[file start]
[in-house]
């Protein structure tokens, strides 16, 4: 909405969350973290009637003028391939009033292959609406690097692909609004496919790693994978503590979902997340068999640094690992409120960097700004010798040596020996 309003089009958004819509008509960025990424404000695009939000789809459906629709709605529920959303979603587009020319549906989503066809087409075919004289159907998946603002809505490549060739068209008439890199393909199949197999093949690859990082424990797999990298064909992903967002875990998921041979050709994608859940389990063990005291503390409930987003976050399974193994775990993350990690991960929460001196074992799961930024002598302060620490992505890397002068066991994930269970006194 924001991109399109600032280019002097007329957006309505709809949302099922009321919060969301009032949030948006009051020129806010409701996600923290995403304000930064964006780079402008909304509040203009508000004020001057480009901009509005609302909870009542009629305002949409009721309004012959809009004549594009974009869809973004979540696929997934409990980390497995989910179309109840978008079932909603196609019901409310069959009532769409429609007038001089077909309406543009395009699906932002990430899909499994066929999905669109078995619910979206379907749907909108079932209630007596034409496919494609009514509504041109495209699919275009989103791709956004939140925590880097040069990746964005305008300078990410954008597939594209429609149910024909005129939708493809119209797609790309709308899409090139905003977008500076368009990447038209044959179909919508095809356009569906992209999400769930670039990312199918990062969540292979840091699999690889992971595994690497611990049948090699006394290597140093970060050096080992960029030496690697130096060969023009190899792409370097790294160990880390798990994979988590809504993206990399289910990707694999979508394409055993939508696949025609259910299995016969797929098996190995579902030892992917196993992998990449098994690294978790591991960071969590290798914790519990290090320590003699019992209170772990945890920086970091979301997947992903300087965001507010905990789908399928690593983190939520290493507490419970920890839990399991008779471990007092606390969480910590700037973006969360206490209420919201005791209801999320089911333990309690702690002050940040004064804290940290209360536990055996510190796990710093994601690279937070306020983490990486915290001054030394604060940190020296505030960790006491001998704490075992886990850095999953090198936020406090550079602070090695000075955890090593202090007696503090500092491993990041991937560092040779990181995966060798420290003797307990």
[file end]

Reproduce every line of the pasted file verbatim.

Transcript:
[in-house]
């Protein structure tokens, strides 16, 4: 909405969350973290009637003028391939009033292959609406690097692909609004496919790693994978503590979902997340068999640094690992409120960097700004010798040596020996 309003089009958004819509008509960025990424404000695009939000789809459906629709709605529920959303979603587009020319549906989503066809087409075919004289159907998946603002809505490549060739068209008439890199393909199949197999093949690859990082424990797999990298064909992903967002875990998921041979050709994608859940389990063990005291503390409930987003976050399974193994775990993350990690991960929460001196074992799961930024002598302060620490992505890397002068066991994930269970006194 924001991109399109600032280019002097007329957006309505709809949302099922009321919060969301009032949030948006009051020129806010409701996600923290995403304000930064964006780079402008909304509040203009508000004020001057480009901009509005609302909870009542009629305002949409009721309004012959809009004549594009974009869809973004979540696929997934409990980390497995989910179309109840978008079932909603196609019901409310069959009532769409429609007038001089077909309406543009395009699906932002990430899909499994066929999905669109078995619910979206379907749907909108079932209630007596034409496919494609009514509504041109495209699919275009989103791709956004939140925590880097040069990746964005305008300078990410954008597939594209429609149910024909005129939708493809119209797609790309709308899409090139905003977008500076368009990447038209044959179909919508095809356009569906992209999400769930670039990312199918990062969540292979840091699999690889992971595994690497611990049948090699006394290597140093970060050096080992960029030496690697130096060969023009190899792409370097790294160990880390798990994979988590809504993206990399289910990707694999979508394409055993939508696949025609259910299995016969797929098996190995579902030892992917196993992998990449098994690294978790591991960071969590290798914790519990290090320590003699019992209170772990945890920086970091979301997947992903300087965001507010905990789908399928690593983190939520290493507490419970920890839990399991008779471990007092606390969480910590700037973006969360206490209420919201005791209801999320089911333990309690702690002050940040004064804290940290209360536990055996510190796990710093994601690279937070306020983490990486915290001054030394604060940190020296505030960790006491001998704490075992886990850095999953090198936020406090550079602070090695000075955890090593202090007696503090500092491993990041991937560092040779990181995966060798420290003797307990």